• or ½ (3-ounce) package
  • 2 cups sliced fresh strawberries, pureed and
  • strained, seeds discarded
  • 2 cups whipping cream, divided
  • ? cup sugar


  1. Crust: Preheat oven to 350°F. Mix all ingredients; firmly press on the bottom, up the side, and onto the lip of a lightly greased 10-inch pie plate. Bake 10–12 minutes, or until lightly browned. Remove from oven to a wire rack, and cool completely.
  2. Filling: Beat condensed milk, cream cheese, and gelatin at medium speed with an electric mixer until smooth. Add strawberry puree, and beat at low speed just until blended. Transfer to a large bowl.
  3. Beat ¾ cup whipping cream at high speed until soft peaks form; gently fold into strawberry mixture. Spoon into prepared crust. Cover, and freeze 8–12 hours, or until firm.
  4. Beat remaining 1¼ cups whipping cream at high speed until foamy; gradually add sugar, beating until soft peaks form. Spread over pie.
  5. Freeze 1 hour, or until whipped cream is firm. Serve chilled.

Give this scrumptious summer dessert a try, and let us know what you think! Share photos of your creation on Instagram and Facebook using the hashtag #ALMbites.

Reprinted from Picnics, Potlucks, & Porch Parties: Recipes, Menus, & Ideas for Every Occasion. Copyright © 2016, Aimee Broussard.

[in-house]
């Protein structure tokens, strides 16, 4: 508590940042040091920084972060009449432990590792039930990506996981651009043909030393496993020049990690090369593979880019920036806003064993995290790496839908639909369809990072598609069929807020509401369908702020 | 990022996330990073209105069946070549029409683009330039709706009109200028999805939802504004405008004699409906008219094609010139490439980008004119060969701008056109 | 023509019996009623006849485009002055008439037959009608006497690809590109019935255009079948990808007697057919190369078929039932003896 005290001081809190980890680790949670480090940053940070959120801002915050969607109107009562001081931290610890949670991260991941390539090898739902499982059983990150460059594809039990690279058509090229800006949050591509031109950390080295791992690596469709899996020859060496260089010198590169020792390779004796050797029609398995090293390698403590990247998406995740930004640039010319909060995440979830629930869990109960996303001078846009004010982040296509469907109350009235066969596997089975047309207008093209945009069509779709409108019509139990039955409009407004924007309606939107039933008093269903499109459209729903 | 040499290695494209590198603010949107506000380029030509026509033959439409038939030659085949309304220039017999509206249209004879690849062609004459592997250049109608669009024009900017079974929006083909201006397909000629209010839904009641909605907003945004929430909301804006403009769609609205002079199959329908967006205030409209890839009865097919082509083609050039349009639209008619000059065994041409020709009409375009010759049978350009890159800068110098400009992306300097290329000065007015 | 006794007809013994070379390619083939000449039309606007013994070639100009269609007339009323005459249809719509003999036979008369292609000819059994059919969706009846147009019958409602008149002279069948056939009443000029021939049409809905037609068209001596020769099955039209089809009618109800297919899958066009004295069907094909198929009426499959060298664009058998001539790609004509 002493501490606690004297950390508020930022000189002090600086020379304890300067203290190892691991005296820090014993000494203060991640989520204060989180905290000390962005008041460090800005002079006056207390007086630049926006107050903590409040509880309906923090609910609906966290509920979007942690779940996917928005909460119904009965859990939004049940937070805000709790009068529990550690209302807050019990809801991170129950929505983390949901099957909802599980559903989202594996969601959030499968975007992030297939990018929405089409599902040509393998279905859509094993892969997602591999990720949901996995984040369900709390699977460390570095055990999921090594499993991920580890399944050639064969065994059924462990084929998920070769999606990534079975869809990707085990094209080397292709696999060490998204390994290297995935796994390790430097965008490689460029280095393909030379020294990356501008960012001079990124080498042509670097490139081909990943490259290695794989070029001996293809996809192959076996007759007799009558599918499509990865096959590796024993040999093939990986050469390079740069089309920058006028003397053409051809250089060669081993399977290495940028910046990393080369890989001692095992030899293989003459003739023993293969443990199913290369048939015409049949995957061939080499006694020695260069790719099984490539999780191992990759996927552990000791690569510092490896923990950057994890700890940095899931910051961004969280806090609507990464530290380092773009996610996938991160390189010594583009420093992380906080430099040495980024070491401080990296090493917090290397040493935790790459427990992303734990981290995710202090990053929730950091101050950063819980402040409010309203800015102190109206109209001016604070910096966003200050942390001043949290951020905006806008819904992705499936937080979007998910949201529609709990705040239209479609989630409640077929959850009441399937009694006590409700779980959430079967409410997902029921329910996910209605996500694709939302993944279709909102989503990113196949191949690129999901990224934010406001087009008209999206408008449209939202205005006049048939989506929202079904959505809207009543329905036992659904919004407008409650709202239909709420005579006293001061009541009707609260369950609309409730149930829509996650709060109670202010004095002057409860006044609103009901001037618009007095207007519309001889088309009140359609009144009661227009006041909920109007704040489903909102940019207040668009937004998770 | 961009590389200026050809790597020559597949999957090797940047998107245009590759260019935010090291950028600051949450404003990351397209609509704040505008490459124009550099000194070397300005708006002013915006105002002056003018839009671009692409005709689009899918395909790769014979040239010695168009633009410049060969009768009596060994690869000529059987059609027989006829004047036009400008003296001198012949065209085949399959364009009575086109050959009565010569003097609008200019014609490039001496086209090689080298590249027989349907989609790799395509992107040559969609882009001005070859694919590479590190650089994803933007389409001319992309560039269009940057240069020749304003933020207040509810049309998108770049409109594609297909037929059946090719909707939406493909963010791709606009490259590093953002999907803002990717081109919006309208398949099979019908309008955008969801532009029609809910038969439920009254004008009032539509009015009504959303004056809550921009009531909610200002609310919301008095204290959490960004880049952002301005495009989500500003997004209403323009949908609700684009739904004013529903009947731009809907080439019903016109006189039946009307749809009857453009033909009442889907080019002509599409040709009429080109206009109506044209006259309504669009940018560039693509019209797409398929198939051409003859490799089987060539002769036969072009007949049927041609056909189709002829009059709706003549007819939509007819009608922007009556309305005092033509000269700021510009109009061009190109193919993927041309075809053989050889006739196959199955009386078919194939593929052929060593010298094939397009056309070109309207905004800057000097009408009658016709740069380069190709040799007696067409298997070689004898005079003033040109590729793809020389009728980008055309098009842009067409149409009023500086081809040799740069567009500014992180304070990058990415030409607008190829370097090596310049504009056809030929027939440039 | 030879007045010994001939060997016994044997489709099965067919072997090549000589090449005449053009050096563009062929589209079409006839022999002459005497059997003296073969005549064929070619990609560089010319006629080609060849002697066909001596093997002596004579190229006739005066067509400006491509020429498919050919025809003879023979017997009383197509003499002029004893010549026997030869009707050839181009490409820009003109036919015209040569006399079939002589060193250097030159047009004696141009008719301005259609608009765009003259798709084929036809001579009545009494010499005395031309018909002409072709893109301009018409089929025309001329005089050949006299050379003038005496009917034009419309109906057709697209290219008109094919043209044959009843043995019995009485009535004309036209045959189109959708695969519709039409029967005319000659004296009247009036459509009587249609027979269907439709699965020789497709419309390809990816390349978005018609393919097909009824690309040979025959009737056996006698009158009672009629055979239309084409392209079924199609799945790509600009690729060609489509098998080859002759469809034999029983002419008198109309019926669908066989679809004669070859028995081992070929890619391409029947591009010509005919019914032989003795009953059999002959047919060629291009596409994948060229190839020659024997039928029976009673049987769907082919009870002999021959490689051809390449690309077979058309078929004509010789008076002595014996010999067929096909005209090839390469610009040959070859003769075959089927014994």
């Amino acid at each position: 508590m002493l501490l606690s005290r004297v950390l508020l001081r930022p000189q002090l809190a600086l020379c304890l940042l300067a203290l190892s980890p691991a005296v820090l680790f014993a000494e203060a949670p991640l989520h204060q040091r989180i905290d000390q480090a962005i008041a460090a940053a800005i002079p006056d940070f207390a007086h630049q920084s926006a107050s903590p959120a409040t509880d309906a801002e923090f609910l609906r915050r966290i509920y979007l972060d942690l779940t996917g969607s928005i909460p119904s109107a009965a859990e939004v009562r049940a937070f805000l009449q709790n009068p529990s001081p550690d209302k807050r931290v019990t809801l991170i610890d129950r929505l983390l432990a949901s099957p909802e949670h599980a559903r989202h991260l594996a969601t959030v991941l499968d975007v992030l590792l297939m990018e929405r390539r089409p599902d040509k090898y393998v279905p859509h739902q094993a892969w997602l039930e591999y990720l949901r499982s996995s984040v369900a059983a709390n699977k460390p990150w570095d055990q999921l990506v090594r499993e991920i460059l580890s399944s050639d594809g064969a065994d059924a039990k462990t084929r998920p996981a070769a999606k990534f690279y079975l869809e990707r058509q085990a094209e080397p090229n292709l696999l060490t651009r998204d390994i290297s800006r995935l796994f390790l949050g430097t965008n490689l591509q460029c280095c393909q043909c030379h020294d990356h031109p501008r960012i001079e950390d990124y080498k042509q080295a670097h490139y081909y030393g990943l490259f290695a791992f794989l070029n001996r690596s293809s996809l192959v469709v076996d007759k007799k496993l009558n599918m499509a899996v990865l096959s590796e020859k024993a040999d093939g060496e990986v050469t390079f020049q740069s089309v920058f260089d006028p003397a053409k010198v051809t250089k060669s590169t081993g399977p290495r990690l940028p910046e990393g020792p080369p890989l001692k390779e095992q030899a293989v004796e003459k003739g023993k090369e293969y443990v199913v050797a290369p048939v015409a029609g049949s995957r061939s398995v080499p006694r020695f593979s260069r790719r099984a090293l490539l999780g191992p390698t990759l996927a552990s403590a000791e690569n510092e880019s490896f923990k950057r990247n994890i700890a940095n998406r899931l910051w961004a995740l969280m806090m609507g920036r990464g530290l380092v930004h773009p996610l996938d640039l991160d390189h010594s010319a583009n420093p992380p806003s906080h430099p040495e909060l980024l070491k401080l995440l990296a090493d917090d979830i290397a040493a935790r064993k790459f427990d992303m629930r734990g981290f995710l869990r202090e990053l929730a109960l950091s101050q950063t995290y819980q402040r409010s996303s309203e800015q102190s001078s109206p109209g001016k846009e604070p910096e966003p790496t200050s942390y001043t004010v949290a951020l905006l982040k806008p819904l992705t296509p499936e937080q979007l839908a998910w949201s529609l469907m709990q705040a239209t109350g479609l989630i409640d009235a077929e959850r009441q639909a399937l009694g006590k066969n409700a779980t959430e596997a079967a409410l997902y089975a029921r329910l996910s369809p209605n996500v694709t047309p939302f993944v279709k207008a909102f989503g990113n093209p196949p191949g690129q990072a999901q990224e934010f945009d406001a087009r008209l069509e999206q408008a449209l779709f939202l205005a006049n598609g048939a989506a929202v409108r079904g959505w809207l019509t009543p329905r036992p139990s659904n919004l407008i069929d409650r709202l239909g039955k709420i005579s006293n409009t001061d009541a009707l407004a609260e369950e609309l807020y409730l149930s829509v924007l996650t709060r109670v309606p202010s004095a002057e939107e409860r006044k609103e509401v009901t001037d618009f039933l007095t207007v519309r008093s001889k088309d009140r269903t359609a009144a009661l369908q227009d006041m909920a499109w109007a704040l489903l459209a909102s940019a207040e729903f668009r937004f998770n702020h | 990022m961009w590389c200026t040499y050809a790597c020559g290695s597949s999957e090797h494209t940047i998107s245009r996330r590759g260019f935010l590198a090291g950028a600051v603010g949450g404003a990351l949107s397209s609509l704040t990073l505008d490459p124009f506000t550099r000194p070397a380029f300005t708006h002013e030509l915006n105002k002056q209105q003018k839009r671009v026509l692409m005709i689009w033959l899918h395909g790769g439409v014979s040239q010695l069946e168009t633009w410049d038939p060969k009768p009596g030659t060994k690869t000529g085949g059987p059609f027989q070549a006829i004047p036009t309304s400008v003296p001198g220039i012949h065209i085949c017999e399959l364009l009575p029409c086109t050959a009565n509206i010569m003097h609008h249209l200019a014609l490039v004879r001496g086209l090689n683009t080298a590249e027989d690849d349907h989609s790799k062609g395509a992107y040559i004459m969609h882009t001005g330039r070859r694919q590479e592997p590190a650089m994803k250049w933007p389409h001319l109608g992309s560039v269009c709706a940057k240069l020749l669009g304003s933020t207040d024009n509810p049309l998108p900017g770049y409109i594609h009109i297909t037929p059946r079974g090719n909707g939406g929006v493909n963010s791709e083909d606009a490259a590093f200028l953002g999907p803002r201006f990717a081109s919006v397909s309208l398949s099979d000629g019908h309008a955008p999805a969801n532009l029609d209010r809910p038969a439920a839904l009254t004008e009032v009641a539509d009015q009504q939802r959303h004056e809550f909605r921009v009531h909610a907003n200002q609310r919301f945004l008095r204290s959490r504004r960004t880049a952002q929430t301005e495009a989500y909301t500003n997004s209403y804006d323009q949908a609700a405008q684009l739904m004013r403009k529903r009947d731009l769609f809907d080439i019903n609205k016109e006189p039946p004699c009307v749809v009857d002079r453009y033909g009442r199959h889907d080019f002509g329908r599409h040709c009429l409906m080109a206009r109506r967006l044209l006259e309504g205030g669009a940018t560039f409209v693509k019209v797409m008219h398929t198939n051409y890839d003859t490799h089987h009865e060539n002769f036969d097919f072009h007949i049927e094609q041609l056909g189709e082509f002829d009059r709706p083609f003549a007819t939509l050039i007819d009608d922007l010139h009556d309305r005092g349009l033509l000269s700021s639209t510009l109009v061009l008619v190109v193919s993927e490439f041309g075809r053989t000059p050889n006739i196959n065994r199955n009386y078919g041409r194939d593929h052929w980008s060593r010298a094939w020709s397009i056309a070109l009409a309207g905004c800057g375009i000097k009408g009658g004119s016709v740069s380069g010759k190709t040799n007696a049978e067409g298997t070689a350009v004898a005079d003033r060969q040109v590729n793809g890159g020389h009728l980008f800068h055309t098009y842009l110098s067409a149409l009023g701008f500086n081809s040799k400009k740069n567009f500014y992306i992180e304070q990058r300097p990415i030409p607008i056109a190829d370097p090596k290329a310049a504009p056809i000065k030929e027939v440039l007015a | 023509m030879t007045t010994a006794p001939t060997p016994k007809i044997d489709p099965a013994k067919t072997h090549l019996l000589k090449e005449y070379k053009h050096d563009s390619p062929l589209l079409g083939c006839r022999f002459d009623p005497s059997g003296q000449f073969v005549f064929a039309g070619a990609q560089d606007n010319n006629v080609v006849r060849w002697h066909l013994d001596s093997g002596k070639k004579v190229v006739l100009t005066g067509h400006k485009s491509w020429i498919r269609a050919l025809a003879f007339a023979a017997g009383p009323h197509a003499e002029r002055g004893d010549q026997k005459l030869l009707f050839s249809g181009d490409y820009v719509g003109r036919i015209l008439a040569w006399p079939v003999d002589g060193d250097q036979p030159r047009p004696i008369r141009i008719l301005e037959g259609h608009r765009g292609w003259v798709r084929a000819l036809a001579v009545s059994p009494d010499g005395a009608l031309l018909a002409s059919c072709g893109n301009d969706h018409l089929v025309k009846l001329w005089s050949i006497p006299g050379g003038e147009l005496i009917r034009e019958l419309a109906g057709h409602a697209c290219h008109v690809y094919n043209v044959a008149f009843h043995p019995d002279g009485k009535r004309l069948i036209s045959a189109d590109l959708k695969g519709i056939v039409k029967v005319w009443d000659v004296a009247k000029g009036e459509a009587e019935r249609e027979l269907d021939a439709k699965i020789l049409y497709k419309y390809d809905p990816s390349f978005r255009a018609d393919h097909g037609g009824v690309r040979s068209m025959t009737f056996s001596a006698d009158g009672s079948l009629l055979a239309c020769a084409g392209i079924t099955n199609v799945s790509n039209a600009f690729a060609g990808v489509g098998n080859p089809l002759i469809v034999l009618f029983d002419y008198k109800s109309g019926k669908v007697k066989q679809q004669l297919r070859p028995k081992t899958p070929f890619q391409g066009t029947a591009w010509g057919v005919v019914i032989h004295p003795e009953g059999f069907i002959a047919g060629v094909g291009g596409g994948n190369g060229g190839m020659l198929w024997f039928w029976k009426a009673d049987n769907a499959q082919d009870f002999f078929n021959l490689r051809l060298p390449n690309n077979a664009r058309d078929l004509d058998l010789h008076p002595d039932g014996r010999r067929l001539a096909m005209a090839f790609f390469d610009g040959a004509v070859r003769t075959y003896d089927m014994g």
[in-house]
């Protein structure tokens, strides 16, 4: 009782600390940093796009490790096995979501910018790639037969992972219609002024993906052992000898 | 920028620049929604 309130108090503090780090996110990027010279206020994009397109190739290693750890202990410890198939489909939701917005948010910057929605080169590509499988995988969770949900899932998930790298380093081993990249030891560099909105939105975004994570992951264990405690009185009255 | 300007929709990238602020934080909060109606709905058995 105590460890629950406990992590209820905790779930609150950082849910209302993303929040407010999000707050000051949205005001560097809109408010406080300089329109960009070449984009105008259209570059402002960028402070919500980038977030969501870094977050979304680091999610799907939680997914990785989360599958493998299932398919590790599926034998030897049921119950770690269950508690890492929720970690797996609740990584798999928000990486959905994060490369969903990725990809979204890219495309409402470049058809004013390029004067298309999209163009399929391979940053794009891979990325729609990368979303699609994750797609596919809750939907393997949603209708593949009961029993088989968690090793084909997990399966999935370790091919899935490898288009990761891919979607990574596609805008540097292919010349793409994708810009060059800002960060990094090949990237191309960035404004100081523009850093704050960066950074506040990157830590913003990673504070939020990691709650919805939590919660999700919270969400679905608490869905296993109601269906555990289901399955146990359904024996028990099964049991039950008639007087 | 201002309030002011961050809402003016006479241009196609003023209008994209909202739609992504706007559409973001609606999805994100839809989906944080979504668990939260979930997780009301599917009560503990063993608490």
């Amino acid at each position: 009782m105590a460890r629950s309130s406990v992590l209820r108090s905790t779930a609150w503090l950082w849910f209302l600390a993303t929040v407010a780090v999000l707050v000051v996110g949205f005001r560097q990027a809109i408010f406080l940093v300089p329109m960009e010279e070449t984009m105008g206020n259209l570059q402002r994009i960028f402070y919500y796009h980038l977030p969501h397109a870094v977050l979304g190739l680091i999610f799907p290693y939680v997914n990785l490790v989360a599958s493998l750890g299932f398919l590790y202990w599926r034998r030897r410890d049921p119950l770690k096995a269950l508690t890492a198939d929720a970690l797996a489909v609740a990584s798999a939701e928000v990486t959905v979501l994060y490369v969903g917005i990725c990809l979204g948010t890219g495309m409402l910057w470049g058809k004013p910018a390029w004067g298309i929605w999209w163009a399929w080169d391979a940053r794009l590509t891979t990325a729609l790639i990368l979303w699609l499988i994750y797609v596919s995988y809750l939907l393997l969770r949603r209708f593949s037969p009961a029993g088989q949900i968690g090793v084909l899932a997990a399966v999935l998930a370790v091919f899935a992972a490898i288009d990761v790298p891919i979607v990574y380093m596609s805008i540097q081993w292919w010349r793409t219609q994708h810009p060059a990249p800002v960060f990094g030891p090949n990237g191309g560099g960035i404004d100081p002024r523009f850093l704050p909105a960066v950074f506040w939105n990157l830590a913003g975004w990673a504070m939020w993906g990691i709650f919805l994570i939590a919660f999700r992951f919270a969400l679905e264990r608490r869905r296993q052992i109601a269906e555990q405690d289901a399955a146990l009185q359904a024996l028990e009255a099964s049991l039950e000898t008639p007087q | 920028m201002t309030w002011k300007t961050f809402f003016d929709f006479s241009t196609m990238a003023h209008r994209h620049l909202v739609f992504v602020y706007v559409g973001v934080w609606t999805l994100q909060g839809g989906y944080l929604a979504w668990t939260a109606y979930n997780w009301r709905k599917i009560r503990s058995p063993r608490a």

Posted in Recipe
Sept. 14, 2017

10 Home Improvement Tips


by Diane Brewer



Get the advice of a local Real Estate professional:

DIANE BREWER • (805) 390-3986 •

Realtor® CalBRE LIC#01978606


If you are curious about the appearance of something in your home, or the current

“shape” it is in, a physical inspection may be worth the fee. For instance, an unseen leak

can cause mold and flooring damage which can be quite costly if not properly repaired.

Getting a home inspection will eliminate any surprises and help you decide which repairs

to make up front, ensuring a smooth escrow.


A simple color scheme update and touching up the base boards can really give a fresh,

clean sought after look.




Update your home décor to match the paint selection, such as coordinating throw

pillows, plants, towels etc. Replace overly worn area rugs and pillows with new ones